EDITOR DANIEL CLIFTON
It’s easy to get caught up in the politics of the crisis at the Texas border, but when Marti Pogue of Marble Falls looked into the eyes of those gathered inside the Methodist church-turned-migrant support facility in Eagle Pass, all she saw were God’s people.
“I don’t think there’s a right or wrong here, or party thing,” she said, reflecting on her four days volunteering at the South Texas center. “You’re just helping your fellow man. That’s what we’re called to do as Christians, as human beings.”
Pogue was one of several Highland Lakes residents, many from First United Methodist Church of Marble Falls, who were in Eagle Pass from July 10-13. Another group followed July 14-17. They weren’t there to join a protest for or against but to illustrate the love that Jesus teaches. The two groups brought trailers loaded with clothes, toys, and other items to Mission: Border Hope, an organization led by the Rev. Becky Baster Ballou of First United Methodist Church of Eagle Pass.
Mission: Border Hope set up a resource center in a converted building, formerly Las Trinidad United Methodist Church. With a small staff, the mission, which has been up and running for several years, relies on volunteers and donations to help serve the people coming through the center.
Nancy McDougall, a retired United Methodist Church deacon and member of the Marble Falls church, brought together interested volunteers from her congregation as well as from other area churches and organizations. She learned of Mission: Border Hope from George Barnette, a mission chair for the United Methodist Church’s Hill Country District, in early June. When she asked if anyone at her church wanted to help, almost a couple dozen immediately stepped up.
Though the border has become a divisive political topic, McDougall and the other mission volunteers see it in a different way.
“The bottom line is we’re looking at it in a spiritual way,” she said. “It’s like, you need to be the hands and feet of Christ. This is our way of living that out.”
The migrant support facility serves as a stopping point for immigrants on their way to other places, usually to family members living in the United States. The people coming through the center had already been processed by US Customs and Border Protection.
Pogue said border patrol officers would drop off people at the Eagle Pass center, where staff or volunteers would help them continue their journeys.
“We’d check and make sure their paperwork was in order. We’d feed them, give them a change of clothes,” Pogue said. “We’d let them call relatives to arrange tickets, or something like that. Then, they were on a van for San Antonio, where they’d get on a bus or plane to wherever they were going.”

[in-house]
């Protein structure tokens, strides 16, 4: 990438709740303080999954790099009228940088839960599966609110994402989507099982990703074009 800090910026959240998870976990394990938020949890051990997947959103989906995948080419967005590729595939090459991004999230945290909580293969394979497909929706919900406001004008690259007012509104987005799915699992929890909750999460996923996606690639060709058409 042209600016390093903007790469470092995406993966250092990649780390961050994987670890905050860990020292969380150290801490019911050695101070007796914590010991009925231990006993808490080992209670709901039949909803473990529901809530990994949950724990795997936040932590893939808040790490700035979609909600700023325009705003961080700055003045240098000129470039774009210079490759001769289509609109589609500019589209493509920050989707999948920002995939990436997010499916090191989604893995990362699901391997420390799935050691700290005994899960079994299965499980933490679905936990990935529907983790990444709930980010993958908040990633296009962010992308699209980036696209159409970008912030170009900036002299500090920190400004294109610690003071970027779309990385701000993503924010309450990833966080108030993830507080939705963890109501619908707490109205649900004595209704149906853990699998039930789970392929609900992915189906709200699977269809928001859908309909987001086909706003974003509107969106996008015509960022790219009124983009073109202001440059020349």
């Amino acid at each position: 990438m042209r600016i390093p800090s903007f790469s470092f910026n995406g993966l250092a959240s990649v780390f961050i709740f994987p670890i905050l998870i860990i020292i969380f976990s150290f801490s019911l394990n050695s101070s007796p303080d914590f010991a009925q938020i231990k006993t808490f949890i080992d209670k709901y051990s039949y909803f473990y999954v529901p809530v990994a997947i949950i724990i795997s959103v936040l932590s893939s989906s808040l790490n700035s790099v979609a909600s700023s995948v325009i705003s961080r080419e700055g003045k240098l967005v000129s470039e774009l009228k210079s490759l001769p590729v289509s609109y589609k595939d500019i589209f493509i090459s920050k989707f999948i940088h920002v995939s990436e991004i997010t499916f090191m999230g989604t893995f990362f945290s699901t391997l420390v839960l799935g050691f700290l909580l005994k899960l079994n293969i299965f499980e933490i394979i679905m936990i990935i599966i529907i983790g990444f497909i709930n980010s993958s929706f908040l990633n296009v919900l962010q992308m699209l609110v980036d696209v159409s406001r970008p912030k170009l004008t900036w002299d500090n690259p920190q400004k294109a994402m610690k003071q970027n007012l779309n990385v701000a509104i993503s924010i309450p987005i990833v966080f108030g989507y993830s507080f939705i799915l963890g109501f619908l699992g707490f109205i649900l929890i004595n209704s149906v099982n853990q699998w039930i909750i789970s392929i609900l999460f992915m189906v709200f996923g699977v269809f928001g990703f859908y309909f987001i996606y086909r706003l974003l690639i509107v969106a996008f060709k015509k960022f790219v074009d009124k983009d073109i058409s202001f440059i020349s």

McDougall explained that each person was responsible for the $40 van ticket to San Antonio as well as other transportation costs.
Pogue estimated people spent about three hours at the center before moving on. In those few days she was in Eagle Pass, she learned the stories of so many traveling north through Mexico seeking a better life. Most of the people Pogue saw were families: father, mother, and children, or sometimes mother, grandmother, and children. She couldn’t imagine the journey they faced.
“These people are like you and me, but they’re trying to escape the violence, the abuse, or oppression,” Pogue said.
She’s heard the argument that people should stay in their countries and work to make them better, but, she pointed out, that’s easy to say when you’re not facing the dangers that many of the immigrants are back home.
“More than anything, they’d want to be home, but it’s just not safe,” she said.
McDougall agreed. She estimated about 80 percent of the people going through the Mission: Border Hope center were from Honduras. That journey covers more than 1,300 miles. Yet, for many, the hope of what’s waiting in the United States far outweighs the risks.
“Ultimately, these people would much rather be at home, but they are so desperate,” McDougall said. “They’re looking for a better life for themselves and their children, and they’re willing to take such a risk to get here.”
She met one mother who spent 3½ days on a bus with her children traveling to the United States. They were some of the fortunate ones. Others walk or endure even more dangerous trips.
In the end, McDougall knows she can’t do anything to correct the situations in the countries from which people are fleeing, but she can show them Christ’s love by helping them, even if it’s just for the few hours she was in the Eagle Pass center.
“You know you made a difference,” she said.
And those being helped appreciated it.
Pogue recalled the gratitude she received when she found clothes for people or something as simple as a toy for a child.
“They were so thankful and gracious,” she said.
Pogue is aware some might scoff at the idea of helping those coming across the border, even people who have been legally processed by US Customs and Border Protection. But, for her, it comes down to Christ’s teachings and humanity. She pointed to Chapter 25 in the book of Matthew, where Jesus teaches that helping the least of people is helping him.
First United Methodist Church of Marble Falls is still collecting clothing and other items for Mission: Border Hope. Pogue said they need infant, toddler, and children’s items as well as books and toys. They also need smaller-size clothing for adults, including petite items for women and pants with 30-inch waists or less for men. Donations may be dropped off at the church, 1101 Bluebonnet Drive in Marble Falls. Call the church at (830) 693-4341 for more information.
McDougall and Pogue plan to return to Eagle Pass in mid-September, but if they collect enough items before then, they will deliver them to Medina Valley UMC in Castroville, and a volunteer from that congregation will take them to Eagle Pass.